You’ve been working on a novel for weeks, months, years, you have been querying for what seems like ages, or your agent has been submitting your work for pushing a year or 18 months.
You’ve tinkered with revisions based on feedback.
But how do you know when it’s time to do a major revision, or whether it’s time to put it in the drawer? (If you have an agent this is a conversation to be having with them.)
It’s easy to get attached to your work, you’ve gestated the project and watched it grow. However, at some point if the manuscript isn’t grabbing hold of readers you have to make a decision. Here are some helpful tips…
When to revise:
- The topic/theme/genre is still relevant and editors are actively acquiring in that space
- The characters are still speaking to you and you feel constantly drawn back to it (also a sign that the work might not have been fully realized)
- The industry feedback you are getting is supportive and suggesting revisions that are moving in the right direction
- You agree with the feedback you are receiving
There are some realities in publishing that are tough right now…
Original trade paper is now the way to go with many debuts. Hardcover is a tough sell and no one wants to be placing their authors out of the market.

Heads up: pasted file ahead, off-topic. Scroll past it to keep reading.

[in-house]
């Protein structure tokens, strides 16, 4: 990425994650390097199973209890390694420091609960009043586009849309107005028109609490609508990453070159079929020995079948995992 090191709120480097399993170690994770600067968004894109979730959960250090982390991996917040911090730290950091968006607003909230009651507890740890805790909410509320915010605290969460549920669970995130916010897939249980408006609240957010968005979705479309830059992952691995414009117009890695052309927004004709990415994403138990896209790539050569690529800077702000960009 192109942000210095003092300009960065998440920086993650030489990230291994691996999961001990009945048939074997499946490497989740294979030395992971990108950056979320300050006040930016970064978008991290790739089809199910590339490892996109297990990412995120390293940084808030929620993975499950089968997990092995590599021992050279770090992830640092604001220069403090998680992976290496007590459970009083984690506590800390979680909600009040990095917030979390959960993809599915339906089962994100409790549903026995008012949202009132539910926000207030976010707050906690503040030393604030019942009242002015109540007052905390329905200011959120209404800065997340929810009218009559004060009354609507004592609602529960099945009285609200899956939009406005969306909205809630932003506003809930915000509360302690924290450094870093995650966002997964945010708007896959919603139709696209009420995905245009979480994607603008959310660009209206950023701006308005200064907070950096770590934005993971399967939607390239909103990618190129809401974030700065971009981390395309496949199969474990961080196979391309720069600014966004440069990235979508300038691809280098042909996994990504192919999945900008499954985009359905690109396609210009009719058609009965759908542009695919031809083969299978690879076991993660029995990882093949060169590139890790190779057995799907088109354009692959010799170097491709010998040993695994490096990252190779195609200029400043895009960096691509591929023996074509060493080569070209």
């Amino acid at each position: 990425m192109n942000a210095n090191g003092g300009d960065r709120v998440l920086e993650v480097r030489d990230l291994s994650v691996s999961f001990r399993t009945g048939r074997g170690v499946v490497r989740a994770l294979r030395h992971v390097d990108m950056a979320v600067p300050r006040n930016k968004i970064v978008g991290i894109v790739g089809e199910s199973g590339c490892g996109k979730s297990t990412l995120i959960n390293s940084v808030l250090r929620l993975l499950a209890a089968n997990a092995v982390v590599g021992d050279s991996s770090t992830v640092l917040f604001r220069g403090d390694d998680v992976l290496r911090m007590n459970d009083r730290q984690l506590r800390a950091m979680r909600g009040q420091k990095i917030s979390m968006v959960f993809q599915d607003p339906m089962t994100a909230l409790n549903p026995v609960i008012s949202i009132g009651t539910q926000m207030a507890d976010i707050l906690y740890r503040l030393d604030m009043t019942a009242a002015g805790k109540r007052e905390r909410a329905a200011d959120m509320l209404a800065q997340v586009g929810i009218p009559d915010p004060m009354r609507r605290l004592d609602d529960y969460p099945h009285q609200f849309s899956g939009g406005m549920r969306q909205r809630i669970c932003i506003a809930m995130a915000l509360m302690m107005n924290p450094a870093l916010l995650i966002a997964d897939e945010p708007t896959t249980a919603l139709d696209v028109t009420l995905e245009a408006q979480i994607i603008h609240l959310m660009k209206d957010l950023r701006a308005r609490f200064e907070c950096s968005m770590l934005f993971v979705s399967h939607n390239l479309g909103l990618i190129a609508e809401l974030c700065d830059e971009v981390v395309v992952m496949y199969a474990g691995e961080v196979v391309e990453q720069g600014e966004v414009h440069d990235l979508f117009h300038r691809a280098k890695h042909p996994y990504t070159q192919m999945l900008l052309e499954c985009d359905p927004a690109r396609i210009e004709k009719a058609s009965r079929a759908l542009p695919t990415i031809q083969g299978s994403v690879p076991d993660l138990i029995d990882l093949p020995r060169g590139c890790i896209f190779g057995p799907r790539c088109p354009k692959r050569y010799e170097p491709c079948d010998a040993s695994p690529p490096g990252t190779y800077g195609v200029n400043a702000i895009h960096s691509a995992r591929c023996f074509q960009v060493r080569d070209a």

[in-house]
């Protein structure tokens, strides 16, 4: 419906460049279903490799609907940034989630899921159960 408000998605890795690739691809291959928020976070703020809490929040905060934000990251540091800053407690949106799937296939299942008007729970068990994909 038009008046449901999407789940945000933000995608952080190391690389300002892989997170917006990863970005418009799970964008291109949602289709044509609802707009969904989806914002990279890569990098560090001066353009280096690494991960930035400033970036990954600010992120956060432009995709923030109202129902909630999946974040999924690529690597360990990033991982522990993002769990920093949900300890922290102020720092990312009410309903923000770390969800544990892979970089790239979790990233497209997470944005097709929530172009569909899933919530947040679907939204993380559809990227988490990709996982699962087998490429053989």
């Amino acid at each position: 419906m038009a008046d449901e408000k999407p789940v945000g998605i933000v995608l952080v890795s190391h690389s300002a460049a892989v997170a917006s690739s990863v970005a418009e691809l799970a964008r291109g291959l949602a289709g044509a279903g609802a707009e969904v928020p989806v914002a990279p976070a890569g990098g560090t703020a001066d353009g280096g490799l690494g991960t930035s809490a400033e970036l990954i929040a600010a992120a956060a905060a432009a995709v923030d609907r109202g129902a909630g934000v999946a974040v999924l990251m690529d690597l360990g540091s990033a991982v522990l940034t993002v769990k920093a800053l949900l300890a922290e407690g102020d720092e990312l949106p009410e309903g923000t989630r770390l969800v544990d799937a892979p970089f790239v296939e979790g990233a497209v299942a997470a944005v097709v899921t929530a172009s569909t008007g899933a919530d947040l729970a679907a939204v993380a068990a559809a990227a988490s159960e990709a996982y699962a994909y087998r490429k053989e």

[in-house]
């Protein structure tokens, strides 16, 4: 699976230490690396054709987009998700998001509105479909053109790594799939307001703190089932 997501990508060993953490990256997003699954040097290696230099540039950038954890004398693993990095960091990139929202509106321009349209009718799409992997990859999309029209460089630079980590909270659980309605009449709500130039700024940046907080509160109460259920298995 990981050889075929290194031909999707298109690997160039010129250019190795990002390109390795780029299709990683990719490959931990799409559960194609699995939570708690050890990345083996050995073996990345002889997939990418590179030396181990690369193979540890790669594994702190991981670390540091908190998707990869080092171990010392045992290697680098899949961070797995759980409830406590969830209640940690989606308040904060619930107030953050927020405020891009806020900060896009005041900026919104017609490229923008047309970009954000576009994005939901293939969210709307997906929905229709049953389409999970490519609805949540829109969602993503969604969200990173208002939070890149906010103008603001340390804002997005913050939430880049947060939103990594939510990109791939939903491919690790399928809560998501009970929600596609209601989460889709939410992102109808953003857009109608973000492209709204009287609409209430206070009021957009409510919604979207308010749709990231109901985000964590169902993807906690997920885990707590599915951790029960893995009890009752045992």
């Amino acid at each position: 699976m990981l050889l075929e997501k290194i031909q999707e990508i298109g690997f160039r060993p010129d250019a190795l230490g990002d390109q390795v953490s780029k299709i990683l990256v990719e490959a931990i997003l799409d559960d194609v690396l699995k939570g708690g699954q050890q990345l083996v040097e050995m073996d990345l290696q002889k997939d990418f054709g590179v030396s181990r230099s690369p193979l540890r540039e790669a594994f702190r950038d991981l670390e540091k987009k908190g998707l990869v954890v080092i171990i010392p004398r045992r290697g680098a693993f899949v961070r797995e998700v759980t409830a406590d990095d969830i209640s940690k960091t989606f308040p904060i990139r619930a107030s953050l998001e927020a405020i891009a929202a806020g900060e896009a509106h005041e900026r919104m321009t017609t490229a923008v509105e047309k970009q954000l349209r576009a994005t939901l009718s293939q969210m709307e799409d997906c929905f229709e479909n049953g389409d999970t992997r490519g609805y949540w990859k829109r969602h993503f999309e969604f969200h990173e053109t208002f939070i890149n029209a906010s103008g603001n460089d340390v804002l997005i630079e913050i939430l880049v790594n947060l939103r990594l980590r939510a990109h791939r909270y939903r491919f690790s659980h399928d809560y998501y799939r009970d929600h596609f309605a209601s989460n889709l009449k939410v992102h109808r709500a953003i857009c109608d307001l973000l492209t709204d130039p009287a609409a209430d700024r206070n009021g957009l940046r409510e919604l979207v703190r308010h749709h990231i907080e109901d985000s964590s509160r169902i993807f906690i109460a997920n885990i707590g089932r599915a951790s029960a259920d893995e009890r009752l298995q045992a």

The traditional approach (hardcover release followed by paperback a year later) is now an exception, not the standard rule.
I know it’s hard for many authors to get their heads around the idea that they won’t be published in hardcover, but I frame it as something that has to be earned and worked up to right now.
If a project is not amazing, editors aren’t buying. Editors see a lot of good things they might have bought 10 years ago, but right now books need to be remarkable to stand out in acquisition meetings and on bookshelves. That’s why agents are also extremely picky; we know how hard it is out there. Continue reading The hard truths of publishing right now